In a column posted at ESPN yesterday, Jayson Stark goes over some future possibilities for Rays ace and defending AL Cy Young award winner David Price. The lefty will earn just north of $10 million this season and has two more years of arbitration left in which his price tag figures to dramatically increase relative to the Rays’ smallish payroll. The Rays could try to sign him to a long-term contract extension, buying out those years in the process, but they may not be able to afford a player whose peers — Felix Hernandez, Cole Hamels, Matt Cain — have received paydays in the $125-175 million range.
The Rays currently have only $14 million committed for the 2014 season, $7.5 million of which will go to third baseman Evan Longoria, but they will have to deal with potentially eight other arbitration-eligible players and seven more can become free agents. Assuming they continue to operate with a payroll in the $50-60 million range, fitting Price in will affect the Rays’ ability to fill in other areas of the roster.
Andrew Friedman realizes that. From Stark:
“As I said at the time we signed Evan,” Friedman says, “we could sign another player to the same contract. The question is: If our resources don’t increase, then it’s going to be really difficult to compete. And at the end of the day, that’s what’s most important, is our ability to compete. We could easily afford another [contract] like it. The problem is the other 23 guys and what you have left to spend on them.”
The 27-year-old Price went 20-5 with a 2.56 ERA in taking home AL Cy Young honors last year and figures to be in the running for the foreseeable future. The Rays’ ability to retain his services will continue to be a hot topic as long as his future remains in question.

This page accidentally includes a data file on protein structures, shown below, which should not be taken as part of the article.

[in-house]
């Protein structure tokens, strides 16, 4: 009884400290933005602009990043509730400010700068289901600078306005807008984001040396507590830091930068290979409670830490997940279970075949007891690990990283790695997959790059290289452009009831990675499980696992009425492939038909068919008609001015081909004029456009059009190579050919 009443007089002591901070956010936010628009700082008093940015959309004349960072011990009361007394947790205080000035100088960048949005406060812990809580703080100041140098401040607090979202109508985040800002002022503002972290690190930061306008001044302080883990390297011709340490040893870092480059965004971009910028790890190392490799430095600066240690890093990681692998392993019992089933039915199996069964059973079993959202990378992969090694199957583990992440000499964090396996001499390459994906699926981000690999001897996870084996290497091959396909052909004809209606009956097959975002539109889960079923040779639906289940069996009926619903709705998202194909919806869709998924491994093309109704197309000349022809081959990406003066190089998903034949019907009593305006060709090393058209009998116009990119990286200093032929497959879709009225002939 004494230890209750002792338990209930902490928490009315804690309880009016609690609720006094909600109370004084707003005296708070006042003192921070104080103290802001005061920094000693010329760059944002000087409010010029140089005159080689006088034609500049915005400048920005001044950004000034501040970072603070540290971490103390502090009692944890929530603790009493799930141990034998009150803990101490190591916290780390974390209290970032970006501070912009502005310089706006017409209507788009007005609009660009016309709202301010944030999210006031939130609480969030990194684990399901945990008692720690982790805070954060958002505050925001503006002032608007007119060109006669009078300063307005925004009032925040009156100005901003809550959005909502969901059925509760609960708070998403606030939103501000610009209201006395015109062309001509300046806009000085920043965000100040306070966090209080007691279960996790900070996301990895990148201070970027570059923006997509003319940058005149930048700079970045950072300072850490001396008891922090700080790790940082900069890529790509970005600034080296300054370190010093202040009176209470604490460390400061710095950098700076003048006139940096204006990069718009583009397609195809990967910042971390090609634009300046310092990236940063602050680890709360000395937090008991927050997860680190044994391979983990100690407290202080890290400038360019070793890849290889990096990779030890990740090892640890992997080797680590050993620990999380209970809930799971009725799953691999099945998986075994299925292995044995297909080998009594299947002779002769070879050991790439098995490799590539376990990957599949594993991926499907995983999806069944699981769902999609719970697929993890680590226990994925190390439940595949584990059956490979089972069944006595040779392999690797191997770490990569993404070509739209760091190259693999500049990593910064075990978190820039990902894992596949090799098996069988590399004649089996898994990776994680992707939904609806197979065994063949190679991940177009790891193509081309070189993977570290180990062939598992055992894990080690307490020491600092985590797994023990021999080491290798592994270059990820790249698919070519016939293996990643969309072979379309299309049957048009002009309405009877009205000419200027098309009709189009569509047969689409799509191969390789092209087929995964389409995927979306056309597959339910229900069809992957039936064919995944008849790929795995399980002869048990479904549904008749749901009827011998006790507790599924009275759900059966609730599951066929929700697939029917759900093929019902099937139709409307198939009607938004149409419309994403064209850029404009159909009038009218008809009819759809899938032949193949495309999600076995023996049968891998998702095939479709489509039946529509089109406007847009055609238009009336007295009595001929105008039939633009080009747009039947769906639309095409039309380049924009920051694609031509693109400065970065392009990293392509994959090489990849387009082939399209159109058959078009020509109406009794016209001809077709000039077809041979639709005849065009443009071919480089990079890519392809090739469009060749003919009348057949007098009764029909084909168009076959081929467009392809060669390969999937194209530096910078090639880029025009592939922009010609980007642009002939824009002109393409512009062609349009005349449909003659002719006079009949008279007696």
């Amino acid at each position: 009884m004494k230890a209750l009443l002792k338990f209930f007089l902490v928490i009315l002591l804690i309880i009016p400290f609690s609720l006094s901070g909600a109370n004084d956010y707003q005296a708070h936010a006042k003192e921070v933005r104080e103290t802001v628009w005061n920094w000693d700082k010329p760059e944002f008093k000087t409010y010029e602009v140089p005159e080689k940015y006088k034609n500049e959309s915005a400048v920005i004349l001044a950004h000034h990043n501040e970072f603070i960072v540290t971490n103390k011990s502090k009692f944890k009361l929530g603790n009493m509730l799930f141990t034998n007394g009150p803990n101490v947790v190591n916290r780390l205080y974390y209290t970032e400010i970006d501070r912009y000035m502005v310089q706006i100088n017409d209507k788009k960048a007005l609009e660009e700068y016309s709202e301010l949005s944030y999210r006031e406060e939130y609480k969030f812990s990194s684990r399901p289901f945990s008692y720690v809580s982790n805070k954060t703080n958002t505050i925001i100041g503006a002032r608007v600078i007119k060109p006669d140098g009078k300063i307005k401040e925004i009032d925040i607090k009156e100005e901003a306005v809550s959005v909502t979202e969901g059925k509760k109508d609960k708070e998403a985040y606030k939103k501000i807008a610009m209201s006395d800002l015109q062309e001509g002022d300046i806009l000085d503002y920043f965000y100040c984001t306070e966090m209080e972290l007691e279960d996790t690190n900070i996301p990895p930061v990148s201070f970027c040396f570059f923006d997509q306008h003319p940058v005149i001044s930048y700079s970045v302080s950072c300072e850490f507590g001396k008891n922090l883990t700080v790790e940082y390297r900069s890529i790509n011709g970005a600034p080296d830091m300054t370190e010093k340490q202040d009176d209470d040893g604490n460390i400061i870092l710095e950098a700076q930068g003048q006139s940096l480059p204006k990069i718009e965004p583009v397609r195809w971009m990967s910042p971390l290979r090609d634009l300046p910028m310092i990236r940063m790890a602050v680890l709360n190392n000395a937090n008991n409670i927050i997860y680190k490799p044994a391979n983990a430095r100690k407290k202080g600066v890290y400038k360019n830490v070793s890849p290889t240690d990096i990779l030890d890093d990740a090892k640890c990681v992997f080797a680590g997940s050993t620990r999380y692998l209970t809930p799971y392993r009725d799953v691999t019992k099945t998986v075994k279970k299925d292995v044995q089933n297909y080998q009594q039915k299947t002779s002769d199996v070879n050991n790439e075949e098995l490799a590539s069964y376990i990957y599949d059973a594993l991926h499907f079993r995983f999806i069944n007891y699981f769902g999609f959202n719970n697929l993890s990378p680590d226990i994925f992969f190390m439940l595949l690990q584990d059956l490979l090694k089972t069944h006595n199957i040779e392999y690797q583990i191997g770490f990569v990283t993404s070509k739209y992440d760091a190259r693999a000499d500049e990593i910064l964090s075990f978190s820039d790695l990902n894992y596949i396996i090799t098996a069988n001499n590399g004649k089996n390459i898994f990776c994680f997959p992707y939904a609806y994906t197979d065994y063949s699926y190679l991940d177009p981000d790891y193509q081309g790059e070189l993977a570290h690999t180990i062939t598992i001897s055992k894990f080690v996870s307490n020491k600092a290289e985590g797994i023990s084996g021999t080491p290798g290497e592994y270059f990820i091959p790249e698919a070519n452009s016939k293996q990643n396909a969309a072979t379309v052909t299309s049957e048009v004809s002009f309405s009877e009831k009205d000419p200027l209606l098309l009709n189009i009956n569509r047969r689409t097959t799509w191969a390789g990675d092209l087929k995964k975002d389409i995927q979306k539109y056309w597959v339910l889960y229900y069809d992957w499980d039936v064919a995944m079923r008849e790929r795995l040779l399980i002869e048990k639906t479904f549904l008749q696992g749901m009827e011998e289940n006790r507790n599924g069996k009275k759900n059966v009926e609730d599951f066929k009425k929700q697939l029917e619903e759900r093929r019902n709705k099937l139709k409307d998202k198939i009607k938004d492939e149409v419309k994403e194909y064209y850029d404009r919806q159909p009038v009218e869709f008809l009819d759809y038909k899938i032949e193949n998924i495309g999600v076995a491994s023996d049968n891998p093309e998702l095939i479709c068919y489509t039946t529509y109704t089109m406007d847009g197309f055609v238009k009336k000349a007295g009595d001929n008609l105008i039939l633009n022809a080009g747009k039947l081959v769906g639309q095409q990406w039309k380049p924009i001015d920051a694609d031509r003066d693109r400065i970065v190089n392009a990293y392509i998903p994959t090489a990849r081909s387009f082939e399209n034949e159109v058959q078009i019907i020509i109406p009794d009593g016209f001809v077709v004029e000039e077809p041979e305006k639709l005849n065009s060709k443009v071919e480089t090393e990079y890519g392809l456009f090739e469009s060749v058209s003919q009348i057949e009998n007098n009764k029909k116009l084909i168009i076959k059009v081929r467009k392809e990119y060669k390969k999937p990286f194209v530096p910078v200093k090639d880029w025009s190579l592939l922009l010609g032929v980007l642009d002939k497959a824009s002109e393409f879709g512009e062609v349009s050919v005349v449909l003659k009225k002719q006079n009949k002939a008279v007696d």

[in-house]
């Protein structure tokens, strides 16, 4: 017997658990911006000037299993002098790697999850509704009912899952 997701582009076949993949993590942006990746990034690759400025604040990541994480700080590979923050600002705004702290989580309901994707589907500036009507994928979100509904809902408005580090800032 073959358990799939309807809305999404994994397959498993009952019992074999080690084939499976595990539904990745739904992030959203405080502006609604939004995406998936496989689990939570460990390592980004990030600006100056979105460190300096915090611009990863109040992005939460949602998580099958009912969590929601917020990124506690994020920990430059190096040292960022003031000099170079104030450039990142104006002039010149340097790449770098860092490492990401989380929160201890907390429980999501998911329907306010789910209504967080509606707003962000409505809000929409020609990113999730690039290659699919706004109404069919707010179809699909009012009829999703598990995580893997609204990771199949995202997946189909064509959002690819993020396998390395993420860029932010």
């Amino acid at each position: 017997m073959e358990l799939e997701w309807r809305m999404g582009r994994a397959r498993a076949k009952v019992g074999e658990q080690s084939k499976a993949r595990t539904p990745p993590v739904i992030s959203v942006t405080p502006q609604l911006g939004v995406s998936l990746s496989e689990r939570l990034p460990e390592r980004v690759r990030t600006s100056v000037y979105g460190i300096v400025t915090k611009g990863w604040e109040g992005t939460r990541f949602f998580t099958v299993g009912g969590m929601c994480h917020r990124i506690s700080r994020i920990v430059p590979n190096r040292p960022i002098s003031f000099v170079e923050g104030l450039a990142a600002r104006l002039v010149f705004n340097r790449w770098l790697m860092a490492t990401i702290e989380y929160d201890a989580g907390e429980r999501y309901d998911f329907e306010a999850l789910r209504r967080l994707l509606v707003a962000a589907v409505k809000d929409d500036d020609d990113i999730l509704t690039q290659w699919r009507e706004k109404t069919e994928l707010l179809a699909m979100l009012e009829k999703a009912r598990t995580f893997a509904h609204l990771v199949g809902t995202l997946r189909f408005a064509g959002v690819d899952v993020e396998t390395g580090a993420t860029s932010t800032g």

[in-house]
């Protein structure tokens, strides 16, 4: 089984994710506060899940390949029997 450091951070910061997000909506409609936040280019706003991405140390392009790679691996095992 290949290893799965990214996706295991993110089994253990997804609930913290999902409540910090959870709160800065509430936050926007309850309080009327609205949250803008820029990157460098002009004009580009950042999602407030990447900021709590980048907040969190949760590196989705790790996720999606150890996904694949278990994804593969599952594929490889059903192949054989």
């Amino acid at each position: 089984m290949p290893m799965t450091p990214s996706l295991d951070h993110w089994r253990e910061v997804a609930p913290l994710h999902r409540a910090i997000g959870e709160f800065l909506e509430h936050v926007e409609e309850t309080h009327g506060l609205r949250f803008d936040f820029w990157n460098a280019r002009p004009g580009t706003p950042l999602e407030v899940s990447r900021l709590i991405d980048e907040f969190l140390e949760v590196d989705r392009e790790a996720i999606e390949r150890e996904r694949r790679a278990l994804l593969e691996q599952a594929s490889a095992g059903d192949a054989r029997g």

Padres starter Jered Weaver lasted just two-thirds of an inning in Wednesday afternoon’s Cactus League appearance against the Royals. He yielded four runs on three hits, throwing 31 pitches before getting pulled. His spring ERA now sits at an ugly 10.13.
Weaver said he’s been dealing with a “dead arm” since his last bullpen session, but added he’s dealt with the issue in previous springs, Dennis Lin of the San Diego Union-Tribune reports.
The Padres signed Weaver to a one-year, $3 million contract last month. The right-hander is coming off of the worst season of his 11-year career. His fastball averaged a career-low 83 MPH and he put up a 5.06 ERA with a 103/51 K/BB ratio in 178 innings.
Earlier, Craig wrote about Dan Duquette’s dogwhistle language in his criticism of Blue Jays outfielder Jose Bautista. We have some more dogwhistling, this time coming from Tigers (and Team U.S.) second baseman Ian Kinsler. Via Billy Witz of The New York Times:
I hope kids watching the W.B.C. can watch the way we play the game and appreciate the way we play the game as opposed to the way Puerto Rico plays or the Dominican plays. That’s not taking anything away from them. That just wasn’t the way we were raised. They were raised differently and to show emotion and passion when you play. We do show emotion; we do show passion. But we just do it in a different way.
The goal of the World Baseball Classic, created by Major League Baseball, is to promote baseball across the globe. It’s players like Puerto Rico’s Javier Baez who are doing the best job in that regard, not boring white guys from the U.S. Potential baseball fans are not swayed into liking the sport when a player hits a home run and solemnly puts his head down to stroll the bases. They get excited and energized when players show emotion, flip their bats, celebrate. Baez did more to make baseball appeal to new and lapsed audiences with his premature celebration tag than the entire U.S. team has done this tournament.
Furthermore, it is hypocritical to want to diversify the sport’s audience while squelching incoming cultures.
Jim Leyland also got in on the action:
Go Puerto Rico.